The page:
Part of her entry:
I recently noticed Paul Bowles' The Sheltering Sky in an airport bookstore. Recalling comments by my late husband (Iliya Harik) about Bowles as an important--though challenging--writer, and piqued by the book cover's hints about cultural encounter, I decided to buy a copy. It is indeed challenging. The basic story line is about three young Americans who travel around Algeria in the late 1940s, deeper and deeper into the Sahara, until the husband dies, his wife wanders off by herself, and their male friend tries to pick up the pieces. Meanwhile, the wife has been rescued by a dashing young caravan merchant, who eventually imprisons her in his remote desert house, makes her his fourth wife, and feeds her on lamb fat. I am not fond of being challenged quite this much, and I cannot say whether this book is more adventure, fantasy, surrealism, orientalism, anthropology, Hollywood nonsense, metaphysics, or poetry. When it was first published, in 1949, it apparently launched Bowles' reputation as one of the century's most significant literary writers. For that reason I would recommend it for those who, as I did, feel that they should read something by Paul Bowles. At least it reminded me of my own various encounters with the deserts of North Africa, although they were hardly so bizarre.[read on]Visit Elsa Marston's website.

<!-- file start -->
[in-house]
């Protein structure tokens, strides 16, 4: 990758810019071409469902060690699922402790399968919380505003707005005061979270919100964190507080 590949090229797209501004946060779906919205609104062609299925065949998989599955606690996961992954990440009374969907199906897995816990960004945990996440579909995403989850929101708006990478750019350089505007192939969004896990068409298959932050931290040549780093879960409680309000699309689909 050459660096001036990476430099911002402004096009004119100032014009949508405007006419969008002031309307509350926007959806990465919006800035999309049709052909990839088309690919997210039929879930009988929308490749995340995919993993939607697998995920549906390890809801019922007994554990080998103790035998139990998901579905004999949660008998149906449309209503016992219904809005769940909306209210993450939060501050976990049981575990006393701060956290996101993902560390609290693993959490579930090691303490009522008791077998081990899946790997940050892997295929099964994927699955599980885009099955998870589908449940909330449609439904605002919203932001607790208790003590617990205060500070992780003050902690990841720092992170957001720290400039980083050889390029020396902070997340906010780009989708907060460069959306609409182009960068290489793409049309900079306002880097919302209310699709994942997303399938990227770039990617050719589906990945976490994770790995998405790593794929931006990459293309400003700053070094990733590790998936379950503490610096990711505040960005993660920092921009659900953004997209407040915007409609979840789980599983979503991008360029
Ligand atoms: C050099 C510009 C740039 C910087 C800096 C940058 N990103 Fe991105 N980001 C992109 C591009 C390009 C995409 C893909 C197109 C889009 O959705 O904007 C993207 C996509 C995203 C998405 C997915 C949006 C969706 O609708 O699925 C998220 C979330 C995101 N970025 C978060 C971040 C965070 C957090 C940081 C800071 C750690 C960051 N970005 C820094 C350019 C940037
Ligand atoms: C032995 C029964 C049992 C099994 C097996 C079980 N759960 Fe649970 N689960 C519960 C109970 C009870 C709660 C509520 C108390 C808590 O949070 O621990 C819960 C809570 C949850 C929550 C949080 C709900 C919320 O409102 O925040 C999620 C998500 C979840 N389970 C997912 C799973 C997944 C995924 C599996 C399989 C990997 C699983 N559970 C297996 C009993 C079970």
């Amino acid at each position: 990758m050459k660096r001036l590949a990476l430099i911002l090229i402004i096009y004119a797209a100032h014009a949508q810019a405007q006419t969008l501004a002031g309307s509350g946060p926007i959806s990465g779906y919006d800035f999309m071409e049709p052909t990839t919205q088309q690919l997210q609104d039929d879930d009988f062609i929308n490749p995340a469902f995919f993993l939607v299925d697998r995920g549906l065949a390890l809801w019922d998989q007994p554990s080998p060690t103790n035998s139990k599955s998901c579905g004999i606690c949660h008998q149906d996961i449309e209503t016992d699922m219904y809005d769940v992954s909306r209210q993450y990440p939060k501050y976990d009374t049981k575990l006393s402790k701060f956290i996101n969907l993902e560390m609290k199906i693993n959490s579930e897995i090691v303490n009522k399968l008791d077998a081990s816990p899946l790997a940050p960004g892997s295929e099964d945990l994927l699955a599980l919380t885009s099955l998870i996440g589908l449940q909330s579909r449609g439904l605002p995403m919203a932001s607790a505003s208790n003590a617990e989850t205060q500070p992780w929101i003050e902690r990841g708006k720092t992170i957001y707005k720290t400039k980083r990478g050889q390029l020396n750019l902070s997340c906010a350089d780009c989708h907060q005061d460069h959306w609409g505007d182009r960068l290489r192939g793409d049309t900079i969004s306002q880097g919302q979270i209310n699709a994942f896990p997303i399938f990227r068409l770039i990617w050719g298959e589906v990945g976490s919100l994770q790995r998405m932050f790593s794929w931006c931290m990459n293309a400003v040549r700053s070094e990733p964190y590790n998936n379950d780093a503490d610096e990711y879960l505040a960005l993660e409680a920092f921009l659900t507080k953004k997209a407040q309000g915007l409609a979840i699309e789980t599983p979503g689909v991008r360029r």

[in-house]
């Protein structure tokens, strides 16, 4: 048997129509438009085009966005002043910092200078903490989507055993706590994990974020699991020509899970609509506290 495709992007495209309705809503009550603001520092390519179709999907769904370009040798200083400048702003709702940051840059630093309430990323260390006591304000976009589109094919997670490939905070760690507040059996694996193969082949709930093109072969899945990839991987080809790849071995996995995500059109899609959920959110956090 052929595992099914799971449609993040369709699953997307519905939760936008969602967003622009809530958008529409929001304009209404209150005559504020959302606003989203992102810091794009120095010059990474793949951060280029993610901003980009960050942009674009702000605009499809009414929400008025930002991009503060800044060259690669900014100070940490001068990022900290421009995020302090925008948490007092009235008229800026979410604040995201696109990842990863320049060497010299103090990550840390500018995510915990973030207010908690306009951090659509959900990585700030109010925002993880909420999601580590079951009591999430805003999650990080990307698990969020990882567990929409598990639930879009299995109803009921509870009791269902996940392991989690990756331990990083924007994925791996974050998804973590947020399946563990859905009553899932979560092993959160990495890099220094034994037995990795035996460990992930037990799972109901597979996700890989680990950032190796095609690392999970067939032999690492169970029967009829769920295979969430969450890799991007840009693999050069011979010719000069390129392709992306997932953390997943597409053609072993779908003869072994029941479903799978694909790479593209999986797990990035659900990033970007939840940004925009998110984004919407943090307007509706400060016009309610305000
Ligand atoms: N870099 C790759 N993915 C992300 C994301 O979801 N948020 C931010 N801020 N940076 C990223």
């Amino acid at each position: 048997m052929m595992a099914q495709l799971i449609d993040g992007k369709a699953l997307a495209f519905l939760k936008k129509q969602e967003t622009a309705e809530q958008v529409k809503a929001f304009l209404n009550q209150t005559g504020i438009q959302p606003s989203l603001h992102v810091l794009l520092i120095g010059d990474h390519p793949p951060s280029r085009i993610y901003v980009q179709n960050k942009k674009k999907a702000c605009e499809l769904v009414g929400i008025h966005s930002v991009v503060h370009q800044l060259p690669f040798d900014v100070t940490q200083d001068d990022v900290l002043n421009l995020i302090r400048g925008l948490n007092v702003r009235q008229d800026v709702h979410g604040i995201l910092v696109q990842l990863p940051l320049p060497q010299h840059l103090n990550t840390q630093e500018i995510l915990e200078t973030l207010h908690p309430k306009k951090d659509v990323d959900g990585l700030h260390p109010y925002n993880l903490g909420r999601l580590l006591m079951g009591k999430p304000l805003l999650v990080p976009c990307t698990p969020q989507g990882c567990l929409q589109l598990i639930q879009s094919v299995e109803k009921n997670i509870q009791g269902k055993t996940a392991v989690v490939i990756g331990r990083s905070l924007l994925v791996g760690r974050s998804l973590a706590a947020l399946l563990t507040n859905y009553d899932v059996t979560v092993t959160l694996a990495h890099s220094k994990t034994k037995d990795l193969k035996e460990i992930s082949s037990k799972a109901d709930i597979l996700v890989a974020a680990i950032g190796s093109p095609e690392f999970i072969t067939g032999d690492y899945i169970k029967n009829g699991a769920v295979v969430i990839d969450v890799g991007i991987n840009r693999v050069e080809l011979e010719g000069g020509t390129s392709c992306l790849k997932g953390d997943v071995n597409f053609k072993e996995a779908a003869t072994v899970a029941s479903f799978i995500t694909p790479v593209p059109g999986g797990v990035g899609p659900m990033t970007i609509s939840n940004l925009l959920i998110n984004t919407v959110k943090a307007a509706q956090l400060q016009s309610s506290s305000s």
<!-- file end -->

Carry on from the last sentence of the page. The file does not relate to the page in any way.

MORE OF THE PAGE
Writers Read: Elsa Marston.